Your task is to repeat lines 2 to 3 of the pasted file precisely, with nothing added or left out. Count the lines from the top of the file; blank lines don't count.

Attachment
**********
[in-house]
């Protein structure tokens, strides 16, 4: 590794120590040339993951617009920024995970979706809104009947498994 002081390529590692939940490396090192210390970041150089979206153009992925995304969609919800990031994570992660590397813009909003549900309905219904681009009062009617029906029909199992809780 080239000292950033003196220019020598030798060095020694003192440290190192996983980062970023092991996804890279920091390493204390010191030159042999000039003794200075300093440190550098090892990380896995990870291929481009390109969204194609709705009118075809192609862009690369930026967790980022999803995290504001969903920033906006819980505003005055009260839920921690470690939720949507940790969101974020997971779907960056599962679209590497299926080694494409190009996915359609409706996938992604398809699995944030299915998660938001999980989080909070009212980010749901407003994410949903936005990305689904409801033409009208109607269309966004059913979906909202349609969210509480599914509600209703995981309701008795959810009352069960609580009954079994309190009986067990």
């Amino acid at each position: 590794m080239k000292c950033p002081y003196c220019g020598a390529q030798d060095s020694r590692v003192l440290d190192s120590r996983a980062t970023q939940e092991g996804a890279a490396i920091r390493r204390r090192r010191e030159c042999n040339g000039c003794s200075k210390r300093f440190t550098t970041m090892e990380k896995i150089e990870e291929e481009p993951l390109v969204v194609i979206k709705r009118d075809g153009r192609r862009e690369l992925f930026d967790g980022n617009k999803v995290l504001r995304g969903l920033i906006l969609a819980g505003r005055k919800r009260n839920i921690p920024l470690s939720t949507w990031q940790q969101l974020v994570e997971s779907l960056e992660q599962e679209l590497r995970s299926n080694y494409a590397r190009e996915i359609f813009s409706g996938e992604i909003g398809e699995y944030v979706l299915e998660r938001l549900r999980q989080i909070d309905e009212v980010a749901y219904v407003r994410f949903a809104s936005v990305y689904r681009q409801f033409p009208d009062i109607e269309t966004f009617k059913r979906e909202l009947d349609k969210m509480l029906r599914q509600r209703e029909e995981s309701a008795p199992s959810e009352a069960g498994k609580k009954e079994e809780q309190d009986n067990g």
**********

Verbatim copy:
């Protein structure tokens, strides 16, 4: 590794120590040339993951617009920024995970979706809104009947498994 002081390529590692939940490396090192210390970041150089979206153009992925995304969609919800990031994570992660590397813009909003549900309905219904681009009062009617029906029909199992809780 080239000292950033003196220019020598030798060095020694003192440290190192996983980062970023092991996804890279920091390493204390010191030159042999000039003794200075300093440190550098090892990380896995990870291929481009390109969204194609709705009118075809192609862009690369930026967790980022999803995290504001969903920033906006819980505003005055009260839920921690470690939720949507940790969101974020997971779907960056599962679209590497299926080694494409190009996915359609409706996938992604398809699995944030299915998660938001999980989080909070009212980010749901407003994410949903936005990305689904409801033409009208109607269309966004059913979906909202349609969210509480599914509600209703995981309701008795959810009352069960609580009954079994309190009986067990």
């Amino acid at each position: 590794m080239k000292c950033p002081y003196c220019g020598a390529q030798d060095s020694r590692v003192l440290d190192s120590r996983a980062t970023q939940e092991g996804a890279a490396i920091r390493r204390r090192r010191e030159c042999n040339g000039c003794s200075k210390r300093f440190t550098t970041m090892e990380k896995i150089e990870e291929e481009p993951l390109v969204v194609i979206k709705r009118d075809g153009r192609r862009e690369l992925f930026d967790g980022n617009k999803v995290l504001r995304g969903l920033i906006l969609a819980g505003r005055k919800r009260n839920i921690p920024l470690s939720t949507w990031q940790q969101l974020v994570e997971s779907l960056e992660q599962e679209l590497r995970s299926n080694y494409a590397r190009e996915i359609f813009s409706g996938e992604i909003g398809e699995y944030v979706l299915e998660r938001l549900r999980q989080i909070d309905e009212v980010a749901y219904v407003r994410f949903a809104s936005v990305y689904r681009q409801f033409p009208d009062i109607e269309t966004f009617k059913r979906e909202l009947d349609k969210m509480l029906r599914q509600r209703e029909e995981s309701a008795p199992s959810e009352a069960g498994k609580k009954e079994e809780q309190d009986n067990g």